OTTAWA — Canada swung to an unexpected trade deficit in February as exports tumbled by the most in nearly a year, dampened by a decrease in shipments of aircraft and canola, data from Statistics Canada showed on Tuesday.
Following three consecutive months of surpluses, February’s $972 million deficit fell short of economists’ expectations for a surplus of $500 million. January was revised down to a surplus of $421 million from the initially reported $807 million.
“That serves as a big blow to optimism that crept into the market via Friday’s January GDP figures,” wrote Scotiabank economist Derek Holt. “The fact that net trade is so weak again plays against any risk of a bias shift at the BoC this year and more in favour of our view that it will remain on pause for a long time yet.”
The value of exports fell 2.4 per cent, the biggest decrease since March 2016, while volumes were down 2.5 per cent. Overall, exports decreased in eight out of 11 industries. Excluding energy products, exports were down 2.4 per cent.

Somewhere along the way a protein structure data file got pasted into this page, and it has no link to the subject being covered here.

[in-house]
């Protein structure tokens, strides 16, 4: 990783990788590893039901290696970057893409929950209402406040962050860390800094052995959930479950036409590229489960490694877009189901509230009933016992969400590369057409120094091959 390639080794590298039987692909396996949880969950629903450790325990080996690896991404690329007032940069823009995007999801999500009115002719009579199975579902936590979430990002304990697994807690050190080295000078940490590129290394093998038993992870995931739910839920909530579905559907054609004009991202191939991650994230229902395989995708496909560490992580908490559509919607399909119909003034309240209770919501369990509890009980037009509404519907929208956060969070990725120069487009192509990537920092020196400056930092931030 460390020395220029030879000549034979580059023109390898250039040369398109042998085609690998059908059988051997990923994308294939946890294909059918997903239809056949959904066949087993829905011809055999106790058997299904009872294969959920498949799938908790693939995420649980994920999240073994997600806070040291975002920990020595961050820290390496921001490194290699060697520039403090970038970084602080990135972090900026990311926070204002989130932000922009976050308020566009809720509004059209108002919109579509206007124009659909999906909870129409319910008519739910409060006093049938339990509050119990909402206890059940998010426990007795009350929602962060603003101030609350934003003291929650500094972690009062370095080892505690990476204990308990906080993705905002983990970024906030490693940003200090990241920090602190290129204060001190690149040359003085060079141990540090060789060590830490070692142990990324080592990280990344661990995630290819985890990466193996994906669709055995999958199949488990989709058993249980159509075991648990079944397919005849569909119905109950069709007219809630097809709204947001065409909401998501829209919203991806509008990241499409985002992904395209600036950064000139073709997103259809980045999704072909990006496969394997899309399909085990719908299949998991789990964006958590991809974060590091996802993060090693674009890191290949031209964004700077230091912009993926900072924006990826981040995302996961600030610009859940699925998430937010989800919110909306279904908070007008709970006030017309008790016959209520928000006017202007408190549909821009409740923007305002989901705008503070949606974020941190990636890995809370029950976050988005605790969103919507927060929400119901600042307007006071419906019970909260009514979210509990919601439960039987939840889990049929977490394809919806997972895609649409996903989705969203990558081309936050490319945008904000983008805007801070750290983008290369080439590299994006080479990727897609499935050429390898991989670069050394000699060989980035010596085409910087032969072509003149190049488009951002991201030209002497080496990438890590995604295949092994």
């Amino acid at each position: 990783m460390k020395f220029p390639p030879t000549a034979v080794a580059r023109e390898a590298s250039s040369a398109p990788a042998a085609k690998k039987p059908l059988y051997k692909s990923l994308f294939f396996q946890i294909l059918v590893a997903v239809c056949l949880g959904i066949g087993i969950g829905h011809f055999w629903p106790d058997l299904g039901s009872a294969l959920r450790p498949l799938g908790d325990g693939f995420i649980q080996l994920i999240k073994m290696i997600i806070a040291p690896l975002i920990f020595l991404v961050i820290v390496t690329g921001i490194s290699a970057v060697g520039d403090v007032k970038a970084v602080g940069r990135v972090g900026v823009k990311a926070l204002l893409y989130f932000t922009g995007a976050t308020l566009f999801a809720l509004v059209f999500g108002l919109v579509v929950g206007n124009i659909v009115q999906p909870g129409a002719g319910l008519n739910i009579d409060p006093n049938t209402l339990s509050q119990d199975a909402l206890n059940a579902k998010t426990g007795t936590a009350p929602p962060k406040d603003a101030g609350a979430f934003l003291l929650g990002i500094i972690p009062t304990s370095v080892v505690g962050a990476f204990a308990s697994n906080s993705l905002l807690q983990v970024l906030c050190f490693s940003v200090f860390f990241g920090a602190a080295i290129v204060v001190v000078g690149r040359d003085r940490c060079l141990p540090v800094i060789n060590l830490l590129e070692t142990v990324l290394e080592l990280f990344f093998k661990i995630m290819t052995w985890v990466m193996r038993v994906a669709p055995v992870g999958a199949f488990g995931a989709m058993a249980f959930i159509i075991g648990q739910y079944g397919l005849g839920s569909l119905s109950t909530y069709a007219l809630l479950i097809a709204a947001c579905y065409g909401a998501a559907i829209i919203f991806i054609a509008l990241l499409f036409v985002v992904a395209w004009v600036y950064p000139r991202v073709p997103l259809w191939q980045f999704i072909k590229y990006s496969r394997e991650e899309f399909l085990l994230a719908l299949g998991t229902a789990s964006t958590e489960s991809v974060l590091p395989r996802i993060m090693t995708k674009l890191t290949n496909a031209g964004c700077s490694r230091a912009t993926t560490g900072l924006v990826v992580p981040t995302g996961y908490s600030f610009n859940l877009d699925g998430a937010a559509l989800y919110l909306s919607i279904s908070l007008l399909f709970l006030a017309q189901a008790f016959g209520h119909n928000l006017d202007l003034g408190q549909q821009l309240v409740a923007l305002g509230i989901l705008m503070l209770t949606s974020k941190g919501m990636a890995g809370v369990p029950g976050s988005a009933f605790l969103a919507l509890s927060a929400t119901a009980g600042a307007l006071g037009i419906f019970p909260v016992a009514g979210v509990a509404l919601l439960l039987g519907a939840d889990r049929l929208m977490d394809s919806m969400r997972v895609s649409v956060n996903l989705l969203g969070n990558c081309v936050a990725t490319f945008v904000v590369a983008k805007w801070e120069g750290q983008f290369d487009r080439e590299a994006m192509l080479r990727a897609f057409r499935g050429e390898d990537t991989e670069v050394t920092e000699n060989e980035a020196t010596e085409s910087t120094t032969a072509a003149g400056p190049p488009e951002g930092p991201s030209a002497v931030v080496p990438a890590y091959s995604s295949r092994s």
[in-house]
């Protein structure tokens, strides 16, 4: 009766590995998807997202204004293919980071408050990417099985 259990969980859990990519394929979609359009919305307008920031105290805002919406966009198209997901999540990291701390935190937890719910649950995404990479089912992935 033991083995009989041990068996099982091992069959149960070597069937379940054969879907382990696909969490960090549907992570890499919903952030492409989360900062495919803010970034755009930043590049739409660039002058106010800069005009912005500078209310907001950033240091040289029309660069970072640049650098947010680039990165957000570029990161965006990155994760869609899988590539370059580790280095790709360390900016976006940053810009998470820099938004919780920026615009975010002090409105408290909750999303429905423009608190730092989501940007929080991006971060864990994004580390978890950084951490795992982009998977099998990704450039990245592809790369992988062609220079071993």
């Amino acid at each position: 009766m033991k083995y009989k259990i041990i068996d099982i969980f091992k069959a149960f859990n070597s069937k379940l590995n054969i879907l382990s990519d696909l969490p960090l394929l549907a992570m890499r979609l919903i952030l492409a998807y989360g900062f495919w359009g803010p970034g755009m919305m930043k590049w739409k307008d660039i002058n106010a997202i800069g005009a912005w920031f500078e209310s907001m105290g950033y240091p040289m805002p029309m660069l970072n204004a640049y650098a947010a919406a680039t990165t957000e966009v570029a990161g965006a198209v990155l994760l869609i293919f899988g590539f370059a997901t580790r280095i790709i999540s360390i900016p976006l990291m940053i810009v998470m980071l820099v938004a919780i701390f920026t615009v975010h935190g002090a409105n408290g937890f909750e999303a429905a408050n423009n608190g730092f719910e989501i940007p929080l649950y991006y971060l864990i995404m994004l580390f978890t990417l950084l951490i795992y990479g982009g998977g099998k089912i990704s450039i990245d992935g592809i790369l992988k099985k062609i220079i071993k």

“This is a disappointing report and appears to wipe out the upside risk to our Q1 GDP call of 3.5%…and could even introduce some downside,” said BMO economist Benjamin Reitzes. “After a huge January for the Canadian economy, it looks as though we could be in for some payback in the February data. Even so, this report is no reason to turn downbeat on Canada, with momentum in so many indicators pointing to strong momentum to start 2017.”
The farm, fishing and food products sector slumped 10.6 per cent, with canola contributing the most to the decline. Exports of aircraft and transportation equipment and parts fell 15.2 per cent, led by a drop in aircraft shipments.
As measured by value, imports rose 0.6 per cent, with volumes up 0.3 per cent.
Imports of motor vehicles and parts jumped 1.8 per cent, led by an increase in passenger cars and light trucks.
© Thomson Reuters 2017